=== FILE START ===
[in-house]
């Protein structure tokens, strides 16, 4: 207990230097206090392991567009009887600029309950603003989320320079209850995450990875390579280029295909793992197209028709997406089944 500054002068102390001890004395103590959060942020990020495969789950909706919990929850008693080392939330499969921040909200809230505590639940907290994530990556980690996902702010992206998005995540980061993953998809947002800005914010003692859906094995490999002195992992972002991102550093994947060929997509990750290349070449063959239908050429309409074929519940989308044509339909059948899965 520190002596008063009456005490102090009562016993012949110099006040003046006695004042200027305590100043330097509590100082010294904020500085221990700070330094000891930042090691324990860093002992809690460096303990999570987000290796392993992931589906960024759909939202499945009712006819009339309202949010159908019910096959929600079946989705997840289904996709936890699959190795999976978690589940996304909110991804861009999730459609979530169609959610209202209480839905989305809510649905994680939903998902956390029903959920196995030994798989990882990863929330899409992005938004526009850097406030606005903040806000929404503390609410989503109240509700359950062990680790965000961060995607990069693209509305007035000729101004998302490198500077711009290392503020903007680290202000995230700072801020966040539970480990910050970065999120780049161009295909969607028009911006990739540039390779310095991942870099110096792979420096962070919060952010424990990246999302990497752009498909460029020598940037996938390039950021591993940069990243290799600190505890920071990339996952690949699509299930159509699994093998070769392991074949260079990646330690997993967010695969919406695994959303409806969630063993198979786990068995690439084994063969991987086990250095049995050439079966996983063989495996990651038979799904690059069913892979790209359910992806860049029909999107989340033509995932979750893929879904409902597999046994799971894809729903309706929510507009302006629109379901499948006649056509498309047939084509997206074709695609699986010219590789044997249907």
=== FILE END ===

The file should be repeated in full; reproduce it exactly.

[in-house]
């Protein structure tokens, strides 16, 4: 207990230097206090392991567009009887600029309950603003989320320079209850995450990875390579280029295909793992197209028709997406089944 500054002068102390001890004395103590959060942020990020495969789950909706919990929850008693080392939330499969921040909200809230505590639940907290994530990556980690996902702010992206998005995540980061993953998809947002800005914010003692859906094995490999002195992992972002991102550093994947060929997509990750290349070449063959239908050429309409074929519940989308044509339909059948899965 520190002596008063009456005490102090009562016993012949110099006040003046006695004042200027305590100043330097509590100082010294904020500085221990700070330094000891930042090691324990860093002992809690460096303990999570987000290796392993992931589906960024759909939202499945009712006819009339309202949010159908019910096959929600079946989705997840289904996709936890699959190795999976978690589940996304909110991804861009999730459609979530169609959610209202209480839905989305809510649905994680939903998902956390029903959920196995030994798989990882990863929330899409992005938004526009850097406030606005903040806000929404503390609410989503109240509700359950062990680790965000961060995607990069693209509305007035000729101004998302490198500077711009290392503020903007680290202000995230700072801020966040539970480990910050970065999120780049161009295909969607028009911006990739540039390779310095991942870099110096792979420096962070919060952010424990990246999302990497752009498909460029020598940037996938390039950021591993940069990243290799600190505890920071990339996952690949699509299930159509699994093998070769392991074949260079990646330690997993967010695969919406695994959303409806969630063993198979786990068995690439084994063969991987086990250095049995050439079966996983063989495996990651038979799904690059069913892979790209359910992806860049029909999107989340033509995932979750893929879904409902597999046994799971894809729903309706929510507009302006629109379901499948006649056509498309047939084509997206074709695609699986010219590789044997249907």